Staunton, December 6 – According to the results of a new Serbsky Institute survey, people in predominantly ethnic Russian regions in the Russian Federation are more likely to be depressed and to contemplate or commit suicide than are those in non-Russian regions (rg.ru/2017/12/05/reg-sibfo/sostavlen-rejting-regionov-rf-po-zabolevaemosti-depressiej.html
According to a Russian nationalist commentator, Archpriest Aleksandr Kuzin who is pastor of a church in Shubin, there are powerful reasons why this is so, rooted in unemployment or the risk of that and the sense many Russians now have that they aren’t needed by anyone (ruskline.ru/news_rl/2017/12/06/pochemu_stradaet_imenno_korennoe_naselenie_rossii/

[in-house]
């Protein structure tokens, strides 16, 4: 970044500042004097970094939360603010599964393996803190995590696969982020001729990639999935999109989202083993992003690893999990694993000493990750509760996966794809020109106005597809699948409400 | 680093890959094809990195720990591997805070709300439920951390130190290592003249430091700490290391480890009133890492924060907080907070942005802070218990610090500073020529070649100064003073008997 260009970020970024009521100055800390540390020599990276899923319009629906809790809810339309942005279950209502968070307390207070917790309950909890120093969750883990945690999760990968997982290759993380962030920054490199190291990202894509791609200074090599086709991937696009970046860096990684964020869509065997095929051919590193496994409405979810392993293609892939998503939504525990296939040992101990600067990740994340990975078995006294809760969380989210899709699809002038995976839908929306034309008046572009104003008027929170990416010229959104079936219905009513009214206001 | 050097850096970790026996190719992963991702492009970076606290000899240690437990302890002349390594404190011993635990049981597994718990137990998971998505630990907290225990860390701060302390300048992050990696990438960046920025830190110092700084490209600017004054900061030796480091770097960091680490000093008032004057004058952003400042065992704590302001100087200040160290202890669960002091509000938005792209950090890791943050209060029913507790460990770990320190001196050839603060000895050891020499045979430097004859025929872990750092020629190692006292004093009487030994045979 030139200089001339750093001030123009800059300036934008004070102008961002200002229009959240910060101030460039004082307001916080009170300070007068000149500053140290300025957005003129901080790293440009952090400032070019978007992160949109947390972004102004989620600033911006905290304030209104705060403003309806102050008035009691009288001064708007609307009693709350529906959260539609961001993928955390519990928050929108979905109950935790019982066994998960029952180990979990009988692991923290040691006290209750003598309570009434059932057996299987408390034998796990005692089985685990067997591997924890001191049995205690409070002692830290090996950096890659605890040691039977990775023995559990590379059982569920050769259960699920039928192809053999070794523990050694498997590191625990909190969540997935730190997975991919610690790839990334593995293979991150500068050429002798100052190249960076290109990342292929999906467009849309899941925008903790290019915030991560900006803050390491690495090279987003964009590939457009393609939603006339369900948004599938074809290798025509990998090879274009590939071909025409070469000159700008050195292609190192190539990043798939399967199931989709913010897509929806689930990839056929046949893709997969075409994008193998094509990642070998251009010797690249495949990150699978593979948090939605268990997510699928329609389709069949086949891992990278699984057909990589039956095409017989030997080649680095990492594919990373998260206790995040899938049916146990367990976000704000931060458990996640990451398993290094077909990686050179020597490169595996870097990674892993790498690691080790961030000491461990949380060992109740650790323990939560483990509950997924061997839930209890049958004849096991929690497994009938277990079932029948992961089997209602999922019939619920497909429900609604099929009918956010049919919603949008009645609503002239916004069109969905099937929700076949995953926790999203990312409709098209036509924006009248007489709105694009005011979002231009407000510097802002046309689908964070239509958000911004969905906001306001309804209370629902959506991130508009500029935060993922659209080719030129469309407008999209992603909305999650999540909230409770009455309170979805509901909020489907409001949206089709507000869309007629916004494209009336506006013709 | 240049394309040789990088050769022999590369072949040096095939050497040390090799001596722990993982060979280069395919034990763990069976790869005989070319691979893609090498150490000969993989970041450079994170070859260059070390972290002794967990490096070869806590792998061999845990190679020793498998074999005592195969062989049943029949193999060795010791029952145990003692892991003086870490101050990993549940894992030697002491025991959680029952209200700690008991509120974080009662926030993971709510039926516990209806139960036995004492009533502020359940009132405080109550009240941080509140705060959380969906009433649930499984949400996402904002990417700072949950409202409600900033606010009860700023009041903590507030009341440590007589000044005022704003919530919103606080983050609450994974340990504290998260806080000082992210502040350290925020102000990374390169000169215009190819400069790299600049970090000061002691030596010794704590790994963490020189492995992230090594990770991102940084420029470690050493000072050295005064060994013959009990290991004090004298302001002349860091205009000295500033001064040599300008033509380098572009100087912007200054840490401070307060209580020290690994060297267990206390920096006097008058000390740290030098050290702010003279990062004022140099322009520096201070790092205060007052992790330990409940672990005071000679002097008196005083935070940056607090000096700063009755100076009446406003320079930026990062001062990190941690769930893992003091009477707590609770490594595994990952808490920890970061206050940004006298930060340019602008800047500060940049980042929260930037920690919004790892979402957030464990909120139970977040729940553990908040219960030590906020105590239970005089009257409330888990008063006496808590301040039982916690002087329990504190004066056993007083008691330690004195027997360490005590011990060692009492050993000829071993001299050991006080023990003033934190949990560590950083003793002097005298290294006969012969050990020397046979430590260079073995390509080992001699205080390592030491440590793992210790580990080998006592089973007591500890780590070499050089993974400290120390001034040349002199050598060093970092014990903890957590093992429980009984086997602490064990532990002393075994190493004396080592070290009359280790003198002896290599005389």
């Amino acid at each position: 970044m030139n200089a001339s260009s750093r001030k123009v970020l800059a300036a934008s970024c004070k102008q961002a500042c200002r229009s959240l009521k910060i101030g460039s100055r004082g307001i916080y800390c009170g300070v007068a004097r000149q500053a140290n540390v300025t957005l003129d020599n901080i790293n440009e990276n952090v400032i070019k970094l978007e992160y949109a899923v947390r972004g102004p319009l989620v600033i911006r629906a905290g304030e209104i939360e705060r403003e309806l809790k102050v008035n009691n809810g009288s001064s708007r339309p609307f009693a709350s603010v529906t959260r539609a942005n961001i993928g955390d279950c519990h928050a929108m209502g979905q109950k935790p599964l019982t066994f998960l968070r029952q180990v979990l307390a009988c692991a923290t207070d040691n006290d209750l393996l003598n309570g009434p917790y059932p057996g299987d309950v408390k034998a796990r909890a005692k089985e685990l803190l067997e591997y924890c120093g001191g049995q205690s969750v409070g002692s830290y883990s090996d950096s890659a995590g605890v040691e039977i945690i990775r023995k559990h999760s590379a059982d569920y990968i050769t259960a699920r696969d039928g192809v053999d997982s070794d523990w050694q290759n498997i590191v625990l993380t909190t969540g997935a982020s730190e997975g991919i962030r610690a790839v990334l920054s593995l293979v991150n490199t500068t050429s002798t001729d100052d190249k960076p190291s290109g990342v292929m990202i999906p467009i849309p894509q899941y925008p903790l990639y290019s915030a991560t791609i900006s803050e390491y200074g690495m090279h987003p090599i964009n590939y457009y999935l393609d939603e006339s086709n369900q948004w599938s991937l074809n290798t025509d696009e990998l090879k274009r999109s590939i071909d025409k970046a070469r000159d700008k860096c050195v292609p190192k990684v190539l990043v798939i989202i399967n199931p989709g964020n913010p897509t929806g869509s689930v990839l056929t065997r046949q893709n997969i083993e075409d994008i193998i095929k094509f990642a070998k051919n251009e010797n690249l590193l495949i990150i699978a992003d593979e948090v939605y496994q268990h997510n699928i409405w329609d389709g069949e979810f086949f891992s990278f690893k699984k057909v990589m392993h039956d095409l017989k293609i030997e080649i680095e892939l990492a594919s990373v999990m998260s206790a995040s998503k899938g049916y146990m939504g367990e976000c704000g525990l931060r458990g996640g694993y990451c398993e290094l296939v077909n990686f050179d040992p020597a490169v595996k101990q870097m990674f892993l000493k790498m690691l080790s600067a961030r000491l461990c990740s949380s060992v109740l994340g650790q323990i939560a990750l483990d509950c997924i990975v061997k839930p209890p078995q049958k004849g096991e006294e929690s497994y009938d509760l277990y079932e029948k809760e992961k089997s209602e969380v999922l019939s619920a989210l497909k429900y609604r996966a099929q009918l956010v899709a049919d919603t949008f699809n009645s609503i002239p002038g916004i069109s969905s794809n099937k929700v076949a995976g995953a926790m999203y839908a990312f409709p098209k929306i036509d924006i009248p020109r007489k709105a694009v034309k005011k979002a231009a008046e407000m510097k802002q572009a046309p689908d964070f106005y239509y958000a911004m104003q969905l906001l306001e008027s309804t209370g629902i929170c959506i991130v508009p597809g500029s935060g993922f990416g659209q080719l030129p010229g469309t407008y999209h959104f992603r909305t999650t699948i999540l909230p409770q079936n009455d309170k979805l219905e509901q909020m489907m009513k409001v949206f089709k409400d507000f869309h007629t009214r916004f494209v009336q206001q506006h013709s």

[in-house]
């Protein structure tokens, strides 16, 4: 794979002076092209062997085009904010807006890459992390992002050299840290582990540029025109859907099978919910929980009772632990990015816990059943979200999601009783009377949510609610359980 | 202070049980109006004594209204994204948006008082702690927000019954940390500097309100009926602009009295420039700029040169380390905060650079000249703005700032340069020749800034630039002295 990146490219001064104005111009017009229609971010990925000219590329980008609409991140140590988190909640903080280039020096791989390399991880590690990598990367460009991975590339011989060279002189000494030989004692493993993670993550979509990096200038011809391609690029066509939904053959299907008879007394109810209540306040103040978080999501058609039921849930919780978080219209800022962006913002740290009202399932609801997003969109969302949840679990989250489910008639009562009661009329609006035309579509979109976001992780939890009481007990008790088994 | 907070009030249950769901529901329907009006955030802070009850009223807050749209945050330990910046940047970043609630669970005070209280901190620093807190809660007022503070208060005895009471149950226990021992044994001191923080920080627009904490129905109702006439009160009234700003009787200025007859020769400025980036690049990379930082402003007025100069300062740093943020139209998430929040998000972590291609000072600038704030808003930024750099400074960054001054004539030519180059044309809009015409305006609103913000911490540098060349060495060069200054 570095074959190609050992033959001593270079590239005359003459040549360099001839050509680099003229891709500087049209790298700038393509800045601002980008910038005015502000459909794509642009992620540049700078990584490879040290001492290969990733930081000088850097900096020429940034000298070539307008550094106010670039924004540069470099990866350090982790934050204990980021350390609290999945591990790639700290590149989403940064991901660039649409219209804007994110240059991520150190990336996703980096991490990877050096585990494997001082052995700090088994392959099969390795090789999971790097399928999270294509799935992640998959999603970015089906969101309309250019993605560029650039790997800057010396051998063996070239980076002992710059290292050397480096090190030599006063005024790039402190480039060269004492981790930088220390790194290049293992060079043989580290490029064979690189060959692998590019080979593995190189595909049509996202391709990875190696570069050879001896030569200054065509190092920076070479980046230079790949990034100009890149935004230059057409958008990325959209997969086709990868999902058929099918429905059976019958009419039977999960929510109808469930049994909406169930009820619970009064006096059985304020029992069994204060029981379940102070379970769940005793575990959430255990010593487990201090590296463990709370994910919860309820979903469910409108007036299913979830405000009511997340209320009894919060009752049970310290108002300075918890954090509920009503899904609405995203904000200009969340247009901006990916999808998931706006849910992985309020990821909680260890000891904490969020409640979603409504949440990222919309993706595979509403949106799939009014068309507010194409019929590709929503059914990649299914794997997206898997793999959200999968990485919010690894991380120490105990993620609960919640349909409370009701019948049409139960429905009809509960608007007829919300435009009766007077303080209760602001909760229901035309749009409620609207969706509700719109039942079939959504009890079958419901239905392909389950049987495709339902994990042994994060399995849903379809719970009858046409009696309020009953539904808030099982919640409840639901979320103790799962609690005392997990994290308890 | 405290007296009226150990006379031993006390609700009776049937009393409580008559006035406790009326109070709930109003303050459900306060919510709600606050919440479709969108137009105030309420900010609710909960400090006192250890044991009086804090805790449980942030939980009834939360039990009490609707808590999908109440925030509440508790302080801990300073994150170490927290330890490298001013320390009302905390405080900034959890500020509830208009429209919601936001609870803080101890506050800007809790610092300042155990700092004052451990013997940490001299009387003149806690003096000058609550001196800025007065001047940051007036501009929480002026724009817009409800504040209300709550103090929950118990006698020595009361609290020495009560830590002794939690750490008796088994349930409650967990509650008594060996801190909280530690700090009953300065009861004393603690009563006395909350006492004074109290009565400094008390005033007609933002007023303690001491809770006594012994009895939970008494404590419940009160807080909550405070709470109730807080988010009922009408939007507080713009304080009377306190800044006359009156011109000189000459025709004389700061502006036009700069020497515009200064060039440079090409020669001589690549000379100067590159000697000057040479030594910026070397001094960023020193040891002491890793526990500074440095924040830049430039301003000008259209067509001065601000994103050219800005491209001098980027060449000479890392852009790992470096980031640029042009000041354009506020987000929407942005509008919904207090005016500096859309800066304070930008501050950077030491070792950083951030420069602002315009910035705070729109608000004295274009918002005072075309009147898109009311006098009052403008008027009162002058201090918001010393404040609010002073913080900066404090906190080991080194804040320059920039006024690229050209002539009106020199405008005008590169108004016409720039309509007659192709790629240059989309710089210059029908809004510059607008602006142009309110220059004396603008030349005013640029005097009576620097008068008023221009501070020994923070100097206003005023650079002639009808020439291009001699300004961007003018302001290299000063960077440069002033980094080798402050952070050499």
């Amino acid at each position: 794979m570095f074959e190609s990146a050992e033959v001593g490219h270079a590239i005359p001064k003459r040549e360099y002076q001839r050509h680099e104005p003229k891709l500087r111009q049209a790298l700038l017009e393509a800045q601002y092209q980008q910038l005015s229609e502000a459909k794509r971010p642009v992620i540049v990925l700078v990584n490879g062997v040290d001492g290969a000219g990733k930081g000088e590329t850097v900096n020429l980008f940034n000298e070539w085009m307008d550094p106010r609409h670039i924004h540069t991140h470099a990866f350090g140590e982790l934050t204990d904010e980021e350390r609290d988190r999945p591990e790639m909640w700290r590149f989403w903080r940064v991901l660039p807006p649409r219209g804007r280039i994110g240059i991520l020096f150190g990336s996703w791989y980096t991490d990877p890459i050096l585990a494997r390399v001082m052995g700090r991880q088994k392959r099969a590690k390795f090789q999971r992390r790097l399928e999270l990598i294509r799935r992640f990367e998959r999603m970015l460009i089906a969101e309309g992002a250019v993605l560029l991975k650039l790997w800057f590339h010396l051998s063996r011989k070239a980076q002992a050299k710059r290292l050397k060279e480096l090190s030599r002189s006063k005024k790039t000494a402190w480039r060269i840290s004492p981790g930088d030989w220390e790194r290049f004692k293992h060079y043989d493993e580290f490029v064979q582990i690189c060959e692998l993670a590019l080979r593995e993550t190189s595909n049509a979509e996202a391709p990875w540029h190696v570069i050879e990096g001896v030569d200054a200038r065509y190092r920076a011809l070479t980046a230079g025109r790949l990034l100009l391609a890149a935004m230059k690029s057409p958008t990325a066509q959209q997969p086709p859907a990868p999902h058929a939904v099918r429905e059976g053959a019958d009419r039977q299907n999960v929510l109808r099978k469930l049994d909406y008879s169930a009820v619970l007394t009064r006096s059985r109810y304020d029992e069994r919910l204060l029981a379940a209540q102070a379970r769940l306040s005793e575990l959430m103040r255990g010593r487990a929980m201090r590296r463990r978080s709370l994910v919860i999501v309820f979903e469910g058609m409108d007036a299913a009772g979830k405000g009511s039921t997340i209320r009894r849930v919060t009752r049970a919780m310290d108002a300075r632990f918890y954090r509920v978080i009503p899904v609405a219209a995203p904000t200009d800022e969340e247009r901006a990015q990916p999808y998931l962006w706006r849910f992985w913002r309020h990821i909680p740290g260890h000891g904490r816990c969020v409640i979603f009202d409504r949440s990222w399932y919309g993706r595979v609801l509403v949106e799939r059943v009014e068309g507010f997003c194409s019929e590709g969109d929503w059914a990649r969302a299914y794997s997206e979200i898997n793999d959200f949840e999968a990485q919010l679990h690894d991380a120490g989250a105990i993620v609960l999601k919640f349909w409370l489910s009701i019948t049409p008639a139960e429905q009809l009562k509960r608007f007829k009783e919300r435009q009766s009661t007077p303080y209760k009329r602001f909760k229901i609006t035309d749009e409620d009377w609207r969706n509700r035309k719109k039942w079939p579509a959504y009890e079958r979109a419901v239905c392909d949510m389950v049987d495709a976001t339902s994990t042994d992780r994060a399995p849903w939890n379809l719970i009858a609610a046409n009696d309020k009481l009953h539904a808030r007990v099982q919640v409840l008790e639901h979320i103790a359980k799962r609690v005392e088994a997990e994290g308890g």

That puts such non-Russian regions in sharp contrast to what is going on in Russian regions, he continues. In the latter, the authorities “do without such measures believing that the indigenous population will solve its own problems with work, employment and a sense of being needed by others and by the country as a whole.”
“In my view,” the archpriest concludes, “such a policy is based on a dangerous misconception” that Russians don’t need the help of others and the state and that it is somehow all right that “precisely the indigenous population of Russia is the one that suffers” more while the non-Russians don’t.